Kansas is blessed with some of the best sunsets and sunrises, so hang out and enjoy the minute-by-minute changes that take place in our not-cloudy-all-day skies this week — you won’t regret it!
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The second of three candidates to become the next chief of the University of Kansas Public Safety Office on Thursday made clear that he and many other police chiefs across the country recognize a need for police reform.
All people entering courtrooms, court offices or adjacent hallways will still be required to wear masks in Douglas County District Court, despite the county’s health order expiring last week.
For Terence Calloway, reforming a university police department takes a multifaceted effort, he said. He’s one of three finalists to take over as chief of KU’s Public Safety Office after current chief Chris Keary announced internally that he planned to retire this year.
Since Just Food opened in 2009, the organization’s truck has been its “workhorse” — but it was stolen and severely damaged last week.
The chair of a city task force examining Lawrence’s form of municipal government shared some context and background on the latest episode of the Lawrence Talks! podcast.
The Lawrence City Commission is headed for an Aug. 3 primary election after nine candidates filed to run for the three seats up for election this November.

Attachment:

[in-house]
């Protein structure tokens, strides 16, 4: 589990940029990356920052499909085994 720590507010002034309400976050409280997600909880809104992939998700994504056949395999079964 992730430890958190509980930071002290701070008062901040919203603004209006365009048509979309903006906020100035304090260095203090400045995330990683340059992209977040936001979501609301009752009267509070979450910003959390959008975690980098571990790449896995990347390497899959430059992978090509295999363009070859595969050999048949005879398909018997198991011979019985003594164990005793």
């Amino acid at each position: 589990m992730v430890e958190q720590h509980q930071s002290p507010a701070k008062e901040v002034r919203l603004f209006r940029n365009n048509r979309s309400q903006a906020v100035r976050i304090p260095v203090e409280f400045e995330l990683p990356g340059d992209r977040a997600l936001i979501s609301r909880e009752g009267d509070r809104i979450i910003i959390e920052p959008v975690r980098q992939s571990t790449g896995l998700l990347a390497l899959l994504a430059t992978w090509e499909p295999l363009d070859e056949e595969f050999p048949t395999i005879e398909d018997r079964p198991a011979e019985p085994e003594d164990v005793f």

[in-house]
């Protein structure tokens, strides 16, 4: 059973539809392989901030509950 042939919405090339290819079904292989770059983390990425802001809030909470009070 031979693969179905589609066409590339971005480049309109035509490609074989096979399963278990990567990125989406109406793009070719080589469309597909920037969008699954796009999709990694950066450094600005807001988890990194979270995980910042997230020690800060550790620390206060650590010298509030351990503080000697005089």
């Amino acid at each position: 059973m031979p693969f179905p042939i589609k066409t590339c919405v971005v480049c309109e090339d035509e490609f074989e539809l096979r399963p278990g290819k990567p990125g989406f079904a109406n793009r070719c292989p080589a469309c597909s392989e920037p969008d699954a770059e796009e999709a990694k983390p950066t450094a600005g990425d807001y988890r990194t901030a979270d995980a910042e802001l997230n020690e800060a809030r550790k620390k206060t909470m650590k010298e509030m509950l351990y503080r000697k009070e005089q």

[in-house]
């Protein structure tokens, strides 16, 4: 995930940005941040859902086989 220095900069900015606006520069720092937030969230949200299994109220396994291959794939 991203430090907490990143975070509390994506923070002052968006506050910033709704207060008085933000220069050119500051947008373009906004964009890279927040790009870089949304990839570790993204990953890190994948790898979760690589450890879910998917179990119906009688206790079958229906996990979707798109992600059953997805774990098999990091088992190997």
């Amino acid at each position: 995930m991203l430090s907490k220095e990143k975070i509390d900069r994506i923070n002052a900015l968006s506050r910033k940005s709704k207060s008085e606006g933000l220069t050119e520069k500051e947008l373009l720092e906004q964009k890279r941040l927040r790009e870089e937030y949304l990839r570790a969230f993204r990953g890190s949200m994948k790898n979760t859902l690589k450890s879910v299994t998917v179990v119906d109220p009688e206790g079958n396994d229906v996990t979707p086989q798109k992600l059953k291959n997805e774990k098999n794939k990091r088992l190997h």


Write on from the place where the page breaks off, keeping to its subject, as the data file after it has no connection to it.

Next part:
Twelve candidates have filed for seats on the board of Lawrence Public Schools, which means a primary election will be necessary to narrow down the field.
The search for the next leader of the University of Kansas Public Safety Office has narrowed to three finalists — all of whom will deliver campus community presentations this week.
Over this solemn holiday weekend, Lawrence residents stopped by Oak Hill Cemetery to visit the graves of loved ones who have passed.
At least two people have been injured in crashes involving deer on highways in Douglas County within the past week, according to local public safety agencies.
Douglas County residents can offload some old electronics at a recycling event this Saturday, June 5.
For some students in Lawrence, learning will continue in June, with a special focus on personal, social and character development.
“This week was bittersweet. We enjoyed our last week with the whole crew together,” Olivia Schwyhart writes.
After a steering committee asked for three more weeks to gather and review public comment on the draft Downtown Lawrence master plan, staff is suggesting that the city commission should allow another two months.
All children ages 1-18 in the community can receive free meal kits both through the summer and the 2021-2022 academic year through Lawrence Public Schools.